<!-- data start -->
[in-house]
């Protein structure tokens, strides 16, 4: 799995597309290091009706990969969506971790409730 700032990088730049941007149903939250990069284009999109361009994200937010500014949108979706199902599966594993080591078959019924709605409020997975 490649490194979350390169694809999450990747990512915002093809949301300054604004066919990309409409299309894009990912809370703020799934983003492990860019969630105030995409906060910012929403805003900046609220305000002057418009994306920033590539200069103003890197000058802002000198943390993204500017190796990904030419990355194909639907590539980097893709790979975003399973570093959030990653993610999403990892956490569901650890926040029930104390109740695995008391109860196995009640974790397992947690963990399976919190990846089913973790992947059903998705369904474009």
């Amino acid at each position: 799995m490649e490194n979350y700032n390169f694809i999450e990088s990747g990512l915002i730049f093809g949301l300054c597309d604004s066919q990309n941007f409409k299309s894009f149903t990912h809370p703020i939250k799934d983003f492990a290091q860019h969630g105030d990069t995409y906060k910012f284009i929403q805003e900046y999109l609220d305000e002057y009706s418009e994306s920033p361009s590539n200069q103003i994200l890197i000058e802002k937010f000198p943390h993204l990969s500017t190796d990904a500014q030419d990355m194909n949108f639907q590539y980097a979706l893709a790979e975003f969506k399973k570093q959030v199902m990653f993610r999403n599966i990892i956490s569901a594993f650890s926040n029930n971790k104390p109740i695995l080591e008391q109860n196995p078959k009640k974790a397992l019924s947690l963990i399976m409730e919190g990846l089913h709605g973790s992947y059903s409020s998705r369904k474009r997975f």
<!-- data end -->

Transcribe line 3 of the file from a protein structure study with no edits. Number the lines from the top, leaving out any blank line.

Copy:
């Amino acid at each position: 799995m490649e490194n979350y700032n390169f694809i999450e990088s990747g990512l915002i730049f093809g949301l300054c597309d604004s066919q990309n941007f409409k299309s894009f149903t990912h809370p703020i939250k799934d983003f492990a290091q860019h969630g105030d990069t995409y906060k910012f284009i929403q805003e900046y999109l609220d305000e002057y009706s418009e994306s920033p361009s590539n200069q103003i994200l890197i000058e802002k937010f000198p943390h993204l990969s500017t190796d990904a500014q030419d990355m194909n949108f639907q590539y980097a979706l893709a790979e975003f969506k399973k570093q959030v199902m990653f993610r999403n599966i990892i956490s569901a594993f650890s926040n029930n971790k104390p109740i695995l080591e008391q109860n196995p078959k009640k974790a397992l019924s947690l963990i399976m409730e919190g990846l089913h709605g973790s992947y059903s409020s998705r369904k474009r997975f």